Microsatellite Instability (MSI)

What is Microsatellite instability MSI?

Microsatellite instability (MSI) is the condition of genetic hypermutability that results from impaired DNA mismatch repair (MMR). The presence of high levels of MSI (MSI-H) may potentially be predictive of Lynch syndrome, a hereditary condition associated with increased cancer risk across a variety of tumor types including colorectal, gastric, and endometrial cancers. Defects in MMR also result in novel somatic mutations in unrelated loci throughout the genome. These mutations can produce novel immunogenic proteins that can “prime” an immune response to the foreign neoantigens in the tumor.

Why it's important?

  • MSI-H tumors are more sensitive to immune checkpoint inhibitor treatments than microsatellite-stable (MSS) tumors. Tumor-based microsatellite instability (MSI) testing, immunohistochemistry (IHC) testing for expression of the MMR proteins, or a measure of Tumor mutational burden are the gold standards for determining eligibility for immune checkpoint blockade therapy. Pembrolizumab (a type of immunotherapy) is approved for the treatment of a relatively wider range of cancer patients, including NSCLC, cervical cancer, gastric cancer, head and neck squamous cell carcinoma (HNSCC), metastatic colorectal cancer, Hodgkin lymphoma, melanoma, primary mediastinal large B-cell lymphoma, urothelial carcinoma and microsatellite instability-high (MSI-H) or mismatch repair deficient (dMMR) cancers.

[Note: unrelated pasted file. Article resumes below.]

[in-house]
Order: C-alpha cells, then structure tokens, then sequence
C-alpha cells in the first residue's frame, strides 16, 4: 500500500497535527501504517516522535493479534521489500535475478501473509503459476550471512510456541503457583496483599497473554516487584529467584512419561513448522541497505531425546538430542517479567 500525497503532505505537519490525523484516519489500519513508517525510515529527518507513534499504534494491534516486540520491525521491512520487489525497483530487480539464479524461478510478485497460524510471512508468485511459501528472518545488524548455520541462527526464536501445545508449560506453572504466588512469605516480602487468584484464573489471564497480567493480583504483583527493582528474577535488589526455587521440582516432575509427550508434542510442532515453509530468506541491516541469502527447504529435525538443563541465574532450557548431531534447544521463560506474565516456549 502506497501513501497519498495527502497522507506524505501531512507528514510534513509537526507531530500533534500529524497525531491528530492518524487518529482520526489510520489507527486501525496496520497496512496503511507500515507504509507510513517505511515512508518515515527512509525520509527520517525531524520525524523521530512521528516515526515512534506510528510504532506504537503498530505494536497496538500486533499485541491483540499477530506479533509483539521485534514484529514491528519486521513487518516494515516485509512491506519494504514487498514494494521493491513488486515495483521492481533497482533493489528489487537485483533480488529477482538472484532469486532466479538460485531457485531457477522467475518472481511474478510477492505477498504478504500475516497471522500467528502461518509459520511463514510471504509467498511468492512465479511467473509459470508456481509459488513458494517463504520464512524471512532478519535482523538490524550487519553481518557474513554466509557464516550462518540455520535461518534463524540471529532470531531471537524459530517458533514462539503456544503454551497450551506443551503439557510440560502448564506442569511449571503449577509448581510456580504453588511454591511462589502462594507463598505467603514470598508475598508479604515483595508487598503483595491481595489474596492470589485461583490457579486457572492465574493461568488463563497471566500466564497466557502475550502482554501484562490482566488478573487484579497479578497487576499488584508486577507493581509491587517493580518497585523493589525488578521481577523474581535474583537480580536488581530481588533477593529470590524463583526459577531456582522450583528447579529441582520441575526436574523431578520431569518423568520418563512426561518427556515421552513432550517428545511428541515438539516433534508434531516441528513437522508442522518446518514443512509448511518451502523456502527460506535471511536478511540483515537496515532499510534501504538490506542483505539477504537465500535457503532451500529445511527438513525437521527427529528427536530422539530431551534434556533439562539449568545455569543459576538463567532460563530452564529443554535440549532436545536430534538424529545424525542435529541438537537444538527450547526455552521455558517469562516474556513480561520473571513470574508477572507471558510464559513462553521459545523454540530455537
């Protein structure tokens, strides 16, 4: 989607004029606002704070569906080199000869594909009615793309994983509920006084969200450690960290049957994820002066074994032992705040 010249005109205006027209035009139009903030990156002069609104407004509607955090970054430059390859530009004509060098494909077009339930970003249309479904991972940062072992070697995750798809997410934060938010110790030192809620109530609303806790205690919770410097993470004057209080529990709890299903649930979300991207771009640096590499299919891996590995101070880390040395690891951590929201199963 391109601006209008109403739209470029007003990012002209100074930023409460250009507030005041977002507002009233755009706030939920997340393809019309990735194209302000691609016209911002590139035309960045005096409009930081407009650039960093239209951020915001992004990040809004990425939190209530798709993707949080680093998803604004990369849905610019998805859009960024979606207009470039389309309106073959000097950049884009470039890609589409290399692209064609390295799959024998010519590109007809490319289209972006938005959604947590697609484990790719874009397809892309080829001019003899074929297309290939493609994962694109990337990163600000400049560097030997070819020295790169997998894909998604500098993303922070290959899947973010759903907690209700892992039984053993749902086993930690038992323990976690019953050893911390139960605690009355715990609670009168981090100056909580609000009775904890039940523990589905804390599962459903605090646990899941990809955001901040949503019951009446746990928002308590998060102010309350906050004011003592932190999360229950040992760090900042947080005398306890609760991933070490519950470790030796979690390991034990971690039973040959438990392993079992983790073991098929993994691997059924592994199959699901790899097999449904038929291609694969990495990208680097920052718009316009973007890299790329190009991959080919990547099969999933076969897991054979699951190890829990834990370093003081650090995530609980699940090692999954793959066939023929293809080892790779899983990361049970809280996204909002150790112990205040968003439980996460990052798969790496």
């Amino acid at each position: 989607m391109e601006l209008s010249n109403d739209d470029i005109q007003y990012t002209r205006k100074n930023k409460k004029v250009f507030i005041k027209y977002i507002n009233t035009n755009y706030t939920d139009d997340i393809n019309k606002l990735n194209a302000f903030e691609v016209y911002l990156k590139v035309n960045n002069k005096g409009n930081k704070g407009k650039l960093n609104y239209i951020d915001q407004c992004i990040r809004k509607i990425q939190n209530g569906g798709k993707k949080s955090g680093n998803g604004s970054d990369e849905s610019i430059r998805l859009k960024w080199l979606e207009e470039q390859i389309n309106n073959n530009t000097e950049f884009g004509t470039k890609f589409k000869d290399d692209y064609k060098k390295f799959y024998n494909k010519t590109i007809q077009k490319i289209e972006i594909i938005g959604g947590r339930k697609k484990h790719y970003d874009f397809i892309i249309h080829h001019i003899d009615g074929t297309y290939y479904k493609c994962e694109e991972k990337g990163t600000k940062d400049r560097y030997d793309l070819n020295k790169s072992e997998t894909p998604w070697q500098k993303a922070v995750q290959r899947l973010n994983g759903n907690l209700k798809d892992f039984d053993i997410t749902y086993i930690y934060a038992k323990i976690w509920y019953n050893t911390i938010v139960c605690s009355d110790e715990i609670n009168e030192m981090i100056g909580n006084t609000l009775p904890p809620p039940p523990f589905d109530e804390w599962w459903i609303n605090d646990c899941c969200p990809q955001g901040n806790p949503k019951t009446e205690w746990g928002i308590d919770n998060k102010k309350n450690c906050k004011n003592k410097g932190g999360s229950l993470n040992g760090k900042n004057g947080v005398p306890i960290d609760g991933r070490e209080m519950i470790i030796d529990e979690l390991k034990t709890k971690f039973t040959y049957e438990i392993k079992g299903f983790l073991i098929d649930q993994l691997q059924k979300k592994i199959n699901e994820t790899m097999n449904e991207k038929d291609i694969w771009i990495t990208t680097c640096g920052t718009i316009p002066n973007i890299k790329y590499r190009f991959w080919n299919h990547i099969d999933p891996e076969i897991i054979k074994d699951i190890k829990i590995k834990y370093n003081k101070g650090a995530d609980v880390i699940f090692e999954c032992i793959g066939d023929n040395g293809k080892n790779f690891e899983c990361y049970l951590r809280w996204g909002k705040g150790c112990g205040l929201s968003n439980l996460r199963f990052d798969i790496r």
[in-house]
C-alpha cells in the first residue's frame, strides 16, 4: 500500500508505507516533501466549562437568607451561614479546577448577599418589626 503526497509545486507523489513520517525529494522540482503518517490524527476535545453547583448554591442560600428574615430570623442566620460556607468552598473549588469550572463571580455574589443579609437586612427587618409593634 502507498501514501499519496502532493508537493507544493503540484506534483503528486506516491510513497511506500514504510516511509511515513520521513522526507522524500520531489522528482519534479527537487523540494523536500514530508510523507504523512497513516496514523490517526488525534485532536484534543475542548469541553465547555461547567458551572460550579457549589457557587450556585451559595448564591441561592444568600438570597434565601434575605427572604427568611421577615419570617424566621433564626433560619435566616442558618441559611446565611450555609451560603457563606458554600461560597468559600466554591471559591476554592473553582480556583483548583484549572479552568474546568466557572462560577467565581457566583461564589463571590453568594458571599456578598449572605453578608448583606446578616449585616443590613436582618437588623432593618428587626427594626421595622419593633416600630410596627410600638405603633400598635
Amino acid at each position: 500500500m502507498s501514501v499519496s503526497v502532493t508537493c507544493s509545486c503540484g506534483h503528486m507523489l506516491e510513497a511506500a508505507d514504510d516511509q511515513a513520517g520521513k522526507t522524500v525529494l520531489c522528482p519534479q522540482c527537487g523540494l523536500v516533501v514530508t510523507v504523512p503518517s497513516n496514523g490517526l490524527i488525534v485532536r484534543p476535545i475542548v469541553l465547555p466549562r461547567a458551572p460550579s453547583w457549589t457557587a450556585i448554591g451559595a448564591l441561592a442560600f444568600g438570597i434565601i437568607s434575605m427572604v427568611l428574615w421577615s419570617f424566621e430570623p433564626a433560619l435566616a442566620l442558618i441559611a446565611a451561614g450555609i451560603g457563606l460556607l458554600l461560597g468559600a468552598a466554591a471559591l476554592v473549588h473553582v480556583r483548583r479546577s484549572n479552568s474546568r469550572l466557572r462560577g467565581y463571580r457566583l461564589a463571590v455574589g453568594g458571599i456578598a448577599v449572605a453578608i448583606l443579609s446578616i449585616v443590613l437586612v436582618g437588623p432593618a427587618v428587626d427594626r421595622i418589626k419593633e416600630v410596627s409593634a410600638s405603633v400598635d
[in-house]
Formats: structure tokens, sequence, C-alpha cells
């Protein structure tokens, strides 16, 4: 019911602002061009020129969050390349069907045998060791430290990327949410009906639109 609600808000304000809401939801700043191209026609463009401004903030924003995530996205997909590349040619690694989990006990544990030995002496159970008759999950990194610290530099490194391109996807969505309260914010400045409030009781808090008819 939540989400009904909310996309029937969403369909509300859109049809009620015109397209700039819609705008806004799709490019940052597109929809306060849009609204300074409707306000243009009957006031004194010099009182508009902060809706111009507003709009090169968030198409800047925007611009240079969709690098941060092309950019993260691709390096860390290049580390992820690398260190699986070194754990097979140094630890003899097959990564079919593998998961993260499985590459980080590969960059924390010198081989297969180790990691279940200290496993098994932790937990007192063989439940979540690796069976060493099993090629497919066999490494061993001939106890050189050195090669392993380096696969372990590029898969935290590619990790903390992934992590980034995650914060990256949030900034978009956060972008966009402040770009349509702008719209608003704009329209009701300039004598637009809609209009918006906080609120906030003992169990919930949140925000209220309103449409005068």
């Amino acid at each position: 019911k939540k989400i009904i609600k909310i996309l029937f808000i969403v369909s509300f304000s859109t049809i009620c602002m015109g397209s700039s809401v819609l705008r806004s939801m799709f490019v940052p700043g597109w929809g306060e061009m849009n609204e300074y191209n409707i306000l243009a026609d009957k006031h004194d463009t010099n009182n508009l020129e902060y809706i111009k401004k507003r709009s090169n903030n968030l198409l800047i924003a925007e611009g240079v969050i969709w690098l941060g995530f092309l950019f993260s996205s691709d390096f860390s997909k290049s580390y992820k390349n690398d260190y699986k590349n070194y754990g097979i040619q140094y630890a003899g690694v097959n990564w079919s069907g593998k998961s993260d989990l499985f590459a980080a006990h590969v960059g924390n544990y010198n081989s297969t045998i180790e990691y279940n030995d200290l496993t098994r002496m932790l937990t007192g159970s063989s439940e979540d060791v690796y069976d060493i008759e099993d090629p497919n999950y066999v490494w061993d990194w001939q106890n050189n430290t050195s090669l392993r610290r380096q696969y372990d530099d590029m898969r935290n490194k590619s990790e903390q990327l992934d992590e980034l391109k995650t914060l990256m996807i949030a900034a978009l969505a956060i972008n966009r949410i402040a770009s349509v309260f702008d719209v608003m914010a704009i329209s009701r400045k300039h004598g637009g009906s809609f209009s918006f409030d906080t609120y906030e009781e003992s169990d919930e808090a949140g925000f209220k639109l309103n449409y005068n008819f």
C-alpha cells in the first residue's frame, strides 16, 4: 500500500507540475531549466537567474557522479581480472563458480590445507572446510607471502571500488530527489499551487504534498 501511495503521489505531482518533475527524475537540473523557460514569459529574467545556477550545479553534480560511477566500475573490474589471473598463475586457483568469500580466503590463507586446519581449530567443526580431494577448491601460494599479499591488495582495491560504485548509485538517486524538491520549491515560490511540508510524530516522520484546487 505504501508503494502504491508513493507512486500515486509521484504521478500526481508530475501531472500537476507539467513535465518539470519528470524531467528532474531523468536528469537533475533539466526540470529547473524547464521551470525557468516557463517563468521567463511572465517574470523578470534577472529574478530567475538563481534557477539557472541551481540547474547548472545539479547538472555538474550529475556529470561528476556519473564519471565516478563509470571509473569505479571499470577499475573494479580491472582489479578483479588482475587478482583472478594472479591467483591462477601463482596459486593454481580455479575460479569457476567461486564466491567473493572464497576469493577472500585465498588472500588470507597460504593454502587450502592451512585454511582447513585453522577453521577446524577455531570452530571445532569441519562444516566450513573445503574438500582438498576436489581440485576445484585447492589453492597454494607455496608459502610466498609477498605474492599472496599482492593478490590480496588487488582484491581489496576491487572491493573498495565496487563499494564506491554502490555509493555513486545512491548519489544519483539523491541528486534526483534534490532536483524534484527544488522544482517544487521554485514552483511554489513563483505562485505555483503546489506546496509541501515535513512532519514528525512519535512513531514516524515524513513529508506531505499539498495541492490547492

• The National Comprehensive Cancer Network™ (NCCN) guidelines provide recommendations for investigating MSI by PCR and/or MMR by IHC for 15 different cancer types


  • Molecular examination of microsatellite DNA sequences involves PCR and subsequent fragment analysis of 13 microsatellite markers. For CRC, this typically involves profiling a set of established microsatellite loci, often referred to as the Bethesda set of markers, or the Bethesda panel.
  • Mononucleotide markers are more sensitive and specific than the Bethesda dinucleotide markers and thus our fluorescence multiplex assay analyses 13 monomorphic mononucleotide and di nucleotide microsatellite loci.
  • Tumour -Normal match not required for testing.

Why Genetic Testing

  • The latest NCCN guidelines recommend genetic evaluation if younger than age 50 regardless of other test results/ family history.
  • The germline MGPT (multigene panel test) strategy is an alternative to tumor and family history-driven selection of patients with CRC for genetic testing because it is more sensitive for identifying individuals with LS and other cancer risk genes than a strategy of selecting for germline testing based on family history and tumor-based criteria.
  • Pathogenic variants identified by MGPT are clinically actionable and inform screening and surveillance recommendations the treatment implications for patients with CRC and pathogenic mutations in the Lynch syndrome MMR genes are the best characterized and include response to immune checkpoint inhibitor therapy/programmed death-1 (PD-1) inhibitors.Keytruda (pembrolizumab) is approved for the treatment of any solid tumours that test MSI-H, have progressed after treatment and for which there are no other treatment options.

Specimen Requirements

  • FFPE Blocks

Our Other Panels!

We offer several cancer panels depending upon the needs of the Oncologists, these include..

BRCA 1/2 Gene Testing

BRCA panel for testing mutations in BRCA1 and BRCA2 genes

Lung RNA Fusion Panel

Lung RNA fusion panel for detecting gene fusions in major driver genes

BRCA Extended Panel

Profiling of 15 genes associated with hereditary Breast and Ovarian cancer, pancreatic and prostate cancer

Hereditary Cancers panel

Profiling of >140 genes associated with inherited cancers